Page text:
Brussels sprouts: chances are, you love them or you hate them. If you love them, it’s well worth growing your own organic Brussels sprouts right in your garden. If you hate them… well, give them a chance! Brussels sprouts, freshly harvested and properly cooked, are so sweet and delicious you may just be surprised to find you have a new favorite vegetable!
Where to Grow Brussels Sprouts
Brussels sprouts grow very well in most climates, but really thrive in zones four through seven, where the mild weather and decent growing season provide perfect conditions.
Warmer climates are not suited to growing Brussels sprouts, which need cool temperatures (and preferably a frost or two) to produce nice, sweet sprouts.
Grow Brussels sprouts in a traditional garden bed or raised bed in full sun, but will tolerate some shade.
Planting Brussels Sprouts
Because Brussels sprouts require a long growing season, it’s best to start with transplants rather than direct sowing your seeds. This can be accomplished by either buying transplants from the nursery, or by starting your own plants from seed indoors. You’ll want to time your planting so that you’ll be harvesting your sprouts after it’s had a frost or two to sweeten the sprouts. They typically require 90 to 100 days after transplanting before they’re mature, and about 4 weeks to grow large enough to be ready to transplant. So count back that amount of time room your first fall frost date, and that’s when you should sow the seeds.
When planting Brussels sprouts in the garden, allow two to three square feet per plant, and amend the soil with compost and/or composted manure at planting time. Do not plant Brussels sprouts where other members of the Brassicas family have grown in the last three years to reduce disease issues.
How to Grow Organic Brussels Sprouts
Brussels sprouts grow on large plants that require plenty of space.
They grow best with plenty of water (at least an inch per week) and monthly fertilizing with fish emulsion or compost tea. It’s a good idea to grow Brussels sprouts under a floating row cover to prevent cabbage worms from munching on the plants. Mulch well to maintain adequate soil moisture.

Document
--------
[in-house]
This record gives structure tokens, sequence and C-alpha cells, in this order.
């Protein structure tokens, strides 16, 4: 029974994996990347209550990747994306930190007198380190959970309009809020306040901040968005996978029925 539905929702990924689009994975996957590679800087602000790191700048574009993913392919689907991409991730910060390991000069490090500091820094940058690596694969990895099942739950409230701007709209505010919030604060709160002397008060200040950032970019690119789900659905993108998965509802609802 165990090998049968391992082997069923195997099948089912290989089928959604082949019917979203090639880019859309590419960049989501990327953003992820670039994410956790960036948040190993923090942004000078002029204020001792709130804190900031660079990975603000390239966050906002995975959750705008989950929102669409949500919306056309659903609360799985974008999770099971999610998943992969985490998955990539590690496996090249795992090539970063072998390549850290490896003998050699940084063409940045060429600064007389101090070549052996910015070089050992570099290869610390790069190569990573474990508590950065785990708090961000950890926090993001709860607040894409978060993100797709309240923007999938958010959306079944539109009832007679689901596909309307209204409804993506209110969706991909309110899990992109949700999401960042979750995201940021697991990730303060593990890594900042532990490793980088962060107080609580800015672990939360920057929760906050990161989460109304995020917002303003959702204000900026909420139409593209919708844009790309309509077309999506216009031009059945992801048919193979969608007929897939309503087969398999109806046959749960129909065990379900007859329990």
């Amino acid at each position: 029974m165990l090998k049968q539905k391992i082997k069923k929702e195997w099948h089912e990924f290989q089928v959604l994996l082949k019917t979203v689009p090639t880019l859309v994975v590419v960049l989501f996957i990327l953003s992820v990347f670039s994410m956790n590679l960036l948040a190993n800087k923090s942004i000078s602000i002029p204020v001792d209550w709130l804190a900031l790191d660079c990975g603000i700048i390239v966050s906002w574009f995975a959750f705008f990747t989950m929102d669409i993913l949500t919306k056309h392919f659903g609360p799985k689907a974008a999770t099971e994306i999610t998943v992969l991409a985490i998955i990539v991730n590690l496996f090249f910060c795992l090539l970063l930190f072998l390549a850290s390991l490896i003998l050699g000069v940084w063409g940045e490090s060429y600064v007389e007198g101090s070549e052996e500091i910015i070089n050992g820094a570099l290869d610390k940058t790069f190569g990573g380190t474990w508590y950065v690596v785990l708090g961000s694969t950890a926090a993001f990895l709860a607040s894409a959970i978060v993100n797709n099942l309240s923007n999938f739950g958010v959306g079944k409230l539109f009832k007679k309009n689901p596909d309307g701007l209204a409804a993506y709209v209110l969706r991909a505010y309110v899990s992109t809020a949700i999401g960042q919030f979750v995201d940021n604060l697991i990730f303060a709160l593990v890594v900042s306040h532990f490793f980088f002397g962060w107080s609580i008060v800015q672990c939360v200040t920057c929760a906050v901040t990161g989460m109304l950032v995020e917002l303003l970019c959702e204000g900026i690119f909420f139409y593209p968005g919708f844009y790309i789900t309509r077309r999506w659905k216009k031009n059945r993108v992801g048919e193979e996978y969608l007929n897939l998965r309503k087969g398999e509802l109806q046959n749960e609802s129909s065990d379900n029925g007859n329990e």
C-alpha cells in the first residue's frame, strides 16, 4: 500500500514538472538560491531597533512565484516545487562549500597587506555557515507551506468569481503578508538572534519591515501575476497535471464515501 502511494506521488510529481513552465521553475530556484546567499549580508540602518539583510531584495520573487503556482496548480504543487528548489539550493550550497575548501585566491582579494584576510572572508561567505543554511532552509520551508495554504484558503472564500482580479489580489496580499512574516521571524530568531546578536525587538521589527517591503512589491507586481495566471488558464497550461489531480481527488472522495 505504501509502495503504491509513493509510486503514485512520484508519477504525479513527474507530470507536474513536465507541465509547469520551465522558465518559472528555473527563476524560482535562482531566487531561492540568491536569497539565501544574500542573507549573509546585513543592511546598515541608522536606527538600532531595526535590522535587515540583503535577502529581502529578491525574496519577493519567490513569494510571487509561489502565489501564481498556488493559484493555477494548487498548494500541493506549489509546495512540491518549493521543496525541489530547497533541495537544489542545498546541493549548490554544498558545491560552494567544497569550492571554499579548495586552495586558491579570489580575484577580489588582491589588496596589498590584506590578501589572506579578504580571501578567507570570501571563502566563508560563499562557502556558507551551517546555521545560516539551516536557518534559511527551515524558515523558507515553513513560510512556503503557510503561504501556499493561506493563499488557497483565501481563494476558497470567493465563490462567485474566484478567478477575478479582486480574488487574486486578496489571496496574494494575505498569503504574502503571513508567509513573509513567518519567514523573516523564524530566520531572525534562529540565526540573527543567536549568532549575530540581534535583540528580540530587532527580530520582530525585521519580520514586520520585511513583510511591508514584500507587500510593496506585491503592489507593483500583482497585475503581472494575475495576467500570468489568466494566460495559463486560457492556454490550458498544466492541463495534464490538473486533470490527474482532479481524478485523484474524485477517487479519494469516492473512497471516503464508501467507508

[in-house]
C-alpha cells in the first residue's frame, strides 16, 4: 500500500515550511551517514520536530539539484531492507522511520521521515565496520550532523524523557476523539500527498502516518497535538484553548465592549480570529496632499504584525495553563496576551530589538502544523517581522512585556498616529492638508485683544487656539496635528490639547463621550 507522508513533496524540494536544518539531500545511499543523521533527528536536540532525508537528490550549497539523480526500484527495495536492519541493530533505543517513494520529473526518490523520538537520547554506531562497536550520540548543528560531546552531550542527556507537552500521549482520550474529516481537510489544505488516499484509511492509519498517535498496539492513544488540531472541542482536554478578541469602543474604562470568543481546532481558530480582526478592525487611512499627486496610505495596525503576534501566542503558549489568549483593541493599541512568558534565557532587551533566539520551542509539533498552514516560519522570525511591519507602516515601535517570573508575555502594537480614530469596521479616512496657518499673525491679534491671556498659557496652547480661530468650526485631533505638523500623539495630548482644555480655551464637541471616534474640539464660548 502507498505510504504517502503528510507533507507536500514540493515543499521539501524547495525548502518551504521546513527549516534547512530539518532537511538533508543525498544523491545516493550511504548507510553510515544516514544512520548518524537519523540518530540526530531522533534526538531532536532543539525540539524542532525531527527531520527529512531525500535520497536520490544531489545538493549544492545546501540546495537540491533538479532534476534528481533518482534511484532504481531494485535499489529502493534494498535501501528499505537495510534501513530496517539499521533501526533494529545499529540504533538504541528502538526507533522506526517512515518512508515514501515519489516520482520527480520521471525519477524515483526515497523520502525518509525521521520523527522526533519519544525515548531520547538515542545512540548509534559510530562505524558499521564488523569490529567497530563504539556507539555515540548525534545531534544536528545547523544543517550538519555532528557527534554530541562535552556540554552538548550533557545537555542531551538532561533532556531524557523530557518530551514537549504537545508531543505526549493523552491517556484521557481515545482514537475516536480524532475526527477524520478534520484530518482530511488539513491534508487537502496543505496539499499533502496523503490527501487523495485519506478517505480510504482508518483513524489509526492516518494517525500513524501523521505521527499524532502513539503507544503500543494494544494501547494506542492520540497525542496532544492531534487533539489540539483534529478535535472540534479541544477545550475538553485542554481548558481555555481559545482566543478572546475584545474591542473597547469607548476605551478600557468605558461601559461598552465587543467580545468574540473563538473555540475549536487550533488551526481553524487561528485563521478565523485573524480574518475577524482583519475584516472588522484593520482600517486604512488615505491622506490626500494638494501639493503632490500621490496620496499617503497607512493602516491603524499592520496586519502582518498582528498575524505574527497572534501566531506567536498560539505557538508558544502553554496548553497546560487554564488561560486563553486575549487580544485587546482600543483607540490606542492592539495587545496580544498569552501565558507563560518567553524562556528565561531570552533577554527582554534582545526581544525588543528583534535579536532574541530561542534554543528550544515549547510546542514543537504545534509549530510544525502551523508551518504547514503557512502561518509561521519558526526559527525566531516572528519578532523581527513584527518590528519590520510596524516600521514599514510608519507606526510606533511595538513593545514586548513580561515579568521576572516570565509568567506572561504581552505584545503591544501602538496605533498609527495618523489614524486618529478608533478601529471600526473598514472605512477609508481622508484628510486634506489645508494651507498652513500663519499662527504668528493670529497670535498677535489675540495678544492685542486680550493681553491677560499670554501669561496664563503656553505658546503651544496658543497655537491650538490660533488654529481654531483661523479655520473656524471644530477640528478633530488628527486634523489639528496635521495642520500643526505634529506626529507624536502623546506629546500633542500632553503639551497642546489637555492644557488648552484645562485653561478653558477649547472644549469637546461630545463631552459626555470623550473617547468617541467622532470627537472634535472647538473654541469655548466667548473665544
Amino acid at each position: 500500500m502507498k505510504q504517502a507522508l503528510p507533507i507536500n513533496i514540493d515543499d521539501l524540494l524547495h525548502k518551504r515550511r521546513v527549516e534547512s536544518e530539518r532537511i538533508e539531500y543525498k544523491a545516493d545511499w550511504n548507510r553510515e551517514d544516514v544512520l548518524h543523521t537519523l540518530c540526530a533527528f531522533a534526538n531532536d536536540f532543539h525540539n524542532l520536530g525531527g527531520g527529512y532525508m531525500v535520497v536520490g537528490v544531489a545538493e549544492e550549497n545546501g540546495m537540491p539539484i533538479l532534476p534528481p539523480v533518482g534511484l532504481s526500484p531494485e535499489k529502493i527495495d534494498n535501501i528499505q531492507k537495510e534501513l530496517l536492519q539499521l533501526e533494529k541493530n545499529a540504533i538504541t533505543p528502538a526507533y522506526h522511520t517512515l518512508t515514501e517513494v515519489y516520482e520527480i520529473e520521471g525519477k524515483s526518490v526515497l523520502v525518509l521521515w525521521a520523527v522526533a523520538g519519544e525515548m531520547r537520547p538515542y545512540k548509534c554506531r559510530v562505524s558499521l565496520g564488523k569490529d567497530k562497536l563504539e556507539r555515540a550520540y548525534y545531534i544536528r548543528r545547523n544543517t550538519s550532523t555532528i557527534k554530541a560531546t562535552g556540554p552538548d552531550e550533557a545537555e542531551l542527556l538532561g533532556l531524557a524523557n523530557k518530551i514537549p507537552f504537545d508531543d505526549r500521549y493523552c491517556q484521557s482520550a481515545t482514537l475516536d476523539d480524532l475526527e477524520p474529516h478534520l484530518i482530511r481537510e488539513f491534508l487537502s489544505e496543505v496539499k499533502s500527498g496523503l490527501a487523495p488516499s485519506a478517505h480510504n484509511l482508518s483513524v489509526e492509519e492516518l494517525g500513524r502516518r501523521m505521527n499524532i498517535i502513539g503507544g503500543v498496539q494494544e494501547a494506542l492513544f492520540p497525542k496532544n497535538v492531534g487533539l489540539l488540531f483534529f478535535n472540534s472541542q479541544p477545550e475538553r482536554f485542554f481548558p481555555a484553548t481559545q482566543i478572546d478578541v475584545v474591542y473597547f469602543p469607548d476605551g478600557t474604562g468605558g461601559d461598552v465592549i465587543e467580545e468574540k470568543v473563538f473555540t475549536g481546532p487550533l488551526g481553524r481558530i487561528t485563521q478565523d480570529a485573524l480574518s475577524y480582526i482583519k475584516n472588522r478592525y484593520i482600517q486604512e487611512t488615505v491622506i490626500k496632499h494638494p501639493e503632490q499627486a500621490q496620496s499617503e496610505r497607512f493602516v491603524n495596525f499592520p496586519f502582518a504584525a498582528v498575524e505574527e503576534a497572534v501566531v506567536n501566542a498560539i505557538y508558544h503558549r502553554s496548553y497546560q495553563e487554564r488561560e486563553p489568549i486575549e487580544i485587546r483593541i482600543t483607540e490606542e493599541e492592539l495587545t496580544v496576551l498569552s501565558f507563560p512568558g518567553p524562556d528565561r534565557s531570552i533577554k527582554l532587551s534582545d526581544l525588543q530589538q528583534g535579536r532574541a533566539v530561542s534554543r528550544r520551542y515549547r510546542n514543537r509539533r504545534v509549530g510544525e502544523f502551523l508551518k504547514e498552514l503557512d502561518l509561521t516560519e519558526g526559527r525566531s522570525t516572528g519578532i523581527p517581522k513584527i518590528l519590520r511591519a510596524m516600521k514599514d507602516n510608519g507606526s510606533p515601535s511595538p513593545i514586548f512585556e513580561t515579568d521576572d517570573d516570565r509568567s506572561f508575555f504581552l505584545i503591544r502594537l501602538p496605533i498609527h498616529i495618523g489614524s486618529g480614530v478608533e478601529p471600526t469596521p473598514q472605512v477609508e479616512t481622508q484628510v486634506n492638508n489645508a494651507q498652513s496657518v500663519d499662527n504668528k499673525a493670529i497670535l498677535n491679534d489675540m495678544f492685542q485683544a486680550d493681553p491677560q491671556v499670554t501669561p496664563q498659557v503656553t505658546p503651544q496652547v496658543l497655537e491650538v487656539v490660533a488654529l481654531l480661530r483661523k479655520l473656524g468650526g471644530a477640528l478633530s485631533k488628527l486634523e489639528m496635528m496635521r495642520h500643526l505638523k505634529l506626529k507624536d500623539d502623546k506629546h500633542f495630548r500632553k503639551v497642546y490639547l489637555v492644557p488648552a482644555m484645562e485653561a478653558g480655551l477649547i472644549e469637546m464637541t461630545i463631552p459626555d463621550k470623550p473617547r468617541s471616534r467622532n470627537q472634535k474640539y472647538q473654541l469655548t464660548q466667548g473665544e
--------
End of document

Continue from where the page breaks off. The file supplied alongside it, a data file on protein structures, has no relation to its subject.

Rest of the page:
Because Brussels sprouts tend to grow so tall and top-heavy, and have shallow root systems, it’s often a good idea to mound soil up around the base of the stalk as it grows, firming it gently with your feet.
Harvesting Brussels Sprouts
Brussels sprouts produce sprouts from the bottom of the stalk to the top. You can start harvesting from the bottom as soon as the sprouts are the size you want — usually in inch in diameter. Simply pull the sprout opposite of the direction in which it was growing, and it will snap off. You can also use a knife to cut the sprouts from the plant. The rest of the plant will continue to produce, even after several heavy frosts.
You can also cut the entire stalk, and store it in a refrigerator or root cellar for several weeks.
A lesser-known advantage to growing Brussels sprouts is that you really get two crops. You harvest the sprouts, as usual. But, you can also “top” the plant by cutting off the topmost rosette of leaves.
This helps the plant put energy into producing larger sprouts rather than growing taller. As a bonus, you can eat this upper rosette! Simply use it as you would use cabbage.
Brussels Sprouts Pests and Problems
The two main problems most gardeners face when growing Brussels sprouts are cabbage worms and aphids. Cabbage worms can be thwarted by growing your sprouts under a floating row cover. Aphids can usually be dealt with effectively by blasting them off of your plants with a stream of water from the hose.
Recommended Brussels Sprouts Varieties
The most important thing to look for when choosing a variety is how long it will take to produce a crop. There are several short season varieties that are good for those gardeners with very short growing seasons. Here are a few tried-and-true Brussels sprouts varieties:
- ‘Jade Cross Hybrid’ produces a crop in about 90 days.
- ‘Long Island Improved’ also produces a crop in 90 days or so, and doesn’t grow as large as some other varieties.
- ‘Diablo’ is very cold tolerant, and produces a crop in approximately 110 days. Produces a large yield of tightly-formed sprouts.